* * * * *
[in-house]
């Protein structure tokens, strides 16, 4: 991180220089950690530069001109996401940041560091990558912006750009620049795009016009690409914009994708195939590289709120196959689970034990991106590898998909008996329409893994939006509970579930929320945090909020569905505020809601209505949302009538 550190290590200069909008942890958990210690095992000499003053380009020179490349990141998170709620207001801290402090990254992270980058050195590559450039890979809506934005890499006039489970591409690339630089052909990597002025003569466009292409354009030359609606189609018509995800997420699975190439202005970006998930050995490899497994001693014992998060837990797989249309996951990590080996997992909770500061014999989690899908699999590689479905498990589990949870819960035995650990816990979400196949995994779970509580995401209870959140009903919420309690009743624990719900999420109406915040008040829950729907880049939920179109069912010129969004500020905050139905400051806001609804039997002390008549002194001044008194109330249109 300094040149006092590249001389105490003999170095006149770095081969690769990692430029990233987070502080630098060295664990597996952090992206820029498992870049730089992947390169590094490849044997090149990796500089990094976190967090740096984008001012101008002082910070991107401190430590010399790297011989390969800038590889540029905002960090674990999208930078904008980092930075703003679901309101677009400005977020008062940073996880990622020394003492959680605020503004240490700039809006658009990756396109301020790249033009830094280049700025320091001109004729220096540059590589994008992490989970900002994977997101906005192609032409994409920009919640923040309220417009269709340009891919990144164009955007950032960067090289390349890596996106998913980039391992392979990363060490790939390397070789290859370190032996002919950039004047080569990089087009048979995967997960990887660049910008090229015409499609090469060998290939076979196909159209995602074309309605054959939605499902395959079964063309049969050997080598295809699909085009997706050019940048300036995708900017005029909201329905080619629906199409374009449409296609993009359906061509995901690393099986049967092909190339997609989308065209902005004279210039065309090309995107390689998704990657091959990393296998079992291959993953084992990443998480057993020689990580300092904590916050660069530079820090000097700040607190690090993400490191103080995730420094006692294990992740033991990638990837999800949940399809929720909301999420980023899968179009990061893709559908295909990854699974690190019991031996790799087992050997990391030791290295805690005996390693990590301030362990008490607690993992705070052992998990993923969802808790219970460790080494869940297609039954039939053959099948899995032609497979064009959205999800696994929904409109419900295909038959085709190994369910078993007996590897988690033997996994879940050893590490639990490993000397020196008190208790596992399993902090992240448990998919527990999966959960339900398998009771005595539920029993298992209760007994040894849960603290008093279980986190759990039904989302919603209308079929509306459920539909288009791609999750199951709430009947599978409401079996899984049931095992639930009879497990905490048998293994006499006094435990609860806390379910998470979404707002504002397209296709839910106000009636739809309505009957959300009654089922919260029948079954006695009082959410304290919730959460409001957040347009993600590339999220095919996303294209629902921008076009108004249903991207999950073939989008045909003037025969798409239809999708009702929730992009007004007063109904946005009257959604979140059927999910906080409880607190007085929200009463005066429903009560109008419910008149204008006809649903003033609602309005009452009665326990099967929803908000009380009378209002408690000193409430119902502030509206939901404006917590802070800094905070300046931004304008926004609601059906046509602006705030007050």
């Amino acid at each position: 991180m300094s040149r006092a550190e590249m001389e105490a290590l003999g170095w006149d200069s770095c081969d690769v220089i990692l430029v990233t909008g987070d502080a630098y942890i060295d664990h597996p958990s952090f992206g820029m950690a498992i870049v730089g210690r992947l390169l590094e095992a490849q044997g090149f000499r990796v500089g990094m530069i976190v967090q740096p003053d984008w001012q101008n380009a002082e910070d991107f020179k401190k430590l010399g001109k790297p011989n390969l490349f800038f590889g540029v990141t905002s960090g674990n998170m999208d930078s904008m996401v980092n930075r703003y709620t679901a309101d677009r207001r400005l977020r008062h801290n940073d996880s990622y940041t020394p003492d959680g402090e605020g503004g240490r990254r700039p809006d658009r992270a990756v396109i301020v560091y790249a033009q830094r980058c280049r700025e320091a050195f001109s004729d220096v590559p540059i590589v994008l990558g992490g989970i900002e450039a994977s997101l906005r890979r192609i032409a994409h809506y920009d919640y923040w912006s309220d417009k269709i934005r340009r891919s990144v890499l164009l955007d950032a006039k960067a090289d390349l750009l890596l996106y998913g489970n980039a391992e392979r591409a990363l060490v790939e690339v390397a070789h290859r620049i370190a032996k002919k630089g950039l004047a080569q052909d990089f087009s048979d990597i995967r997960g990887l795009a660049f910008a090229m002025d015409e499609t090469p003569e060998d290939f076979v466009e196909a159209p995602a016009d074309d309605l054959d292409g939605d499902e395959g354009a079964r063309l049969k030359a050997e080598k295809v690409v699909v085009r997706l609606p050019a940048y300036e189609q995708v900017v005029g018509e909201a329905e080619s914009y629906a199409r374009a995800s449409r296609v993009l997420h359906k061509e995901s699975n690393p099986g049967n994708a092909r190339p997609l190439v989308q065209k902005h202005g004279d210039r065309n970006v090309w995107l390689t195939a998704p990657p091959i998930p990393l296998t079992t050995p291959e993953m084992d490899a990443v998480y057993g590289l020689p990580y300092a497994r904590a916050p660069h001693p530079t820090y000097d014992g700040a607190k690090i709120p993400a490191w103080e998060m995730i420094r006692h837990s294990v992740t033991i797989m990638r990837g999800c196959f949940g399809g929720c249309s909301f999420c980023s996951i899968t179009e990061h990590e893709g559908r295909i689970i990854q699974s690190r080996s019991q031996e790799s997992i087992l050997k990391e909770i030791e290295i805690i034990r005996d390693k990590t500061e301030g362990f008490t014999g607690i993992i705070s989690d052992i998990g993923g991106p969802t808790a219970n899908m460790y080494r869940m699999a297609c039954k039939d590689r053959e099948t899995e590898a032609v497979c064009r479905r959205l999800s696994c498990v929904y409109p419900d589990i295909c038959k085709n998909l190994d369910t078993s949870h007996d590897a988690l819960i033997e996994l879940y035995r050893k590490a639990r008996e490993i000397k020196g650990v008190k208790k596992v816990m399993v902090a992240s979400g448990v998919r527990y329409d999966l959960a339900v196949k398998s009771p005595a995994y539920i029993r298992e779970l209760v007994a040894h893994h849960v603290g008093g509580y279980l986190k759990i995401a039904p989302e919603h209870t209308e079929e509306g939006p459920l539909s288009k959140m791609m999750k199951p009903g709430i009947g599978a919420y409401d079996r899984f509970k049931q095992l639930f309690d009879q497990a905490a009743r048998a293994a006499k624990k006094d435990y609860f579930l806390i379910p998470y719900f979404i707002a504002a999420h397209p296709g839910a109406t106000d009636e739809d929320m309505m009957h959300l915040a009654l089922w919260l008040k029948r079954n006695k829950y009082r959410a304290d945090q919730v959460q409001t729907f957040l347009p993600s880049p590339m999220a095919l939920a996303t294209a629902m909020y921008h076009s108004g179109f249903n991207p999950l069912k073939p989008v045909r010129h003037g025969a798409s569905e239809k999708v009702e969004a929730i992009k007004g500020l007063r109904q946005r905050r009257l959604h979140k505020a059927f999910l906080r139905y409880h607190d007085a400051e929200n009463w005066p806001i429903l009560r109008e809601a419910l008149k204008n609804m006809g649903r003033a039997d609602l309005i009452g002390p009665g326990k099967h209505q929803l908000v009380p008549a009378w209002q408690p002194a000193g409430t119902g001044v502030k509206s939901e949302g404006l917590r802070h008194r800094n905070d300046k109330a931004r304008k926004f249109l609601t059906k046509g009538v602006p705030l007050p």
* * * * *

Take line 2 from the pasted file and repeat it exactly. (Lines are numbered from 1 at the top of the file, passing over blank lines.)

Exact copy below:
């Protein structure tokens, strides 16, 4: 991180220089950690530069001109996401940041560091990558912006750009620049795009016009690409914009994708195939590289709120196959689970034990991106590898998909008996329409893994939006509970579930929320945090909020569905505020809601209505949302009538 550190290590200069909008942890958990210690095992000499003053380009020179490349990141998170709620207001801290402090990254992270980058050195590559450039890979809506934005890499006039489970591409690339630089052909990597002025003569466009292409354009030359609606189609018509995800997420699975190439202005970006998930050995490899497994001693014992998060837990797989249309996951990590080996997992909770500061014999989690899908699999590689479905498990589990949870819960035995650990816990979400196949995994779970509580995401209870959140009903919420309690009743624990719900999420109406915040008040829950729907880049939920179109069912010129969004500020905050139905400051806001609804039997002390008549002194001044008194109330249109 300094040149006092590249001389105490003999170095006149770095081969690769990692430029990233987070502080630098060295664990597996952090992206820029498992870049730089992947390169590094490849044997090149990796500089990094976190967090740096984008001012101008002082910070991107401190430590010399790297011989390969800038590889540029905002960090674990999208930078904008980092930075703003679901309101677009400005977020008062940073996880990622020394003492959680605020503004240490700039809006658009990756396109301020790249033009830094280049700025320091001109004729220096540059590589994008992490989970900002994977997101906005192609032409994409920009919640923040309220417009269709340009891919990144164009955007950032960067090289390349890596996106998913980039391992392979990363060490790939390397070789290859370190032996002919950039004047080569990089087009048979995967997960990887660049910008090229015409499609090469060998290939076979196909159209995602074309309605054959939605499902395959079964063309049969050997080598295809699909085009997706050019940048300036995708900017005029909201329905080619629906199409374009449409296609993009359906061509995901690393099986049967092909190339997609989308065209902005004279210039065309090309995107390689998704990657091959990393296998079992291959993953084992990443998480057993020689990580300092904590916050660069530079820090000097700040607190690090993400490191103080995730420094006692294990992740033991990638990837999800949940399809929720909301999420980023899968179009990061893709559908295909990854699974690190019991031996790799087992050997990391030791290295805690005996390693990590301030362990008490607690993992705070052992998990993923969802808790219970460790080494869940297609039954039939053959099948899995032609497979064009959205999800696994929904409109419900295909038959085709190994369910078993007996590897988690033997996994879940050893590490639990490993000397020196008190208790596992399993902090992240448990998919527990999966959960339900398998009771005595539920029993298992209760007994040894849960603290008093279980986190759990039904989302919603209308079929509306459920539909288009791609999750199951709430009947599978409401079996899984049931095992639930009879497990905490048998293994006499006094435990609860806390379910998470979404707002504002397209296709839910106000009636739809309505009957959300009654089922919260029948079954006695009082959410304290919730959460409001957040347009993600590339999220095919996303294209629902921008076009108004249903991207999950073939989008045909003037025969798409239809999708009702929730992009007004007063109904946005009257959604979140059927999910906080409880607190007085929200009463005066429903009560109008419910008149204008006809649903003033609602309005009452009665326990099967929803908000009380009378209002408690000193409430119902502030509206939901404006917590802070800094905070300046931004304008926004609601059906046509602006705030007050």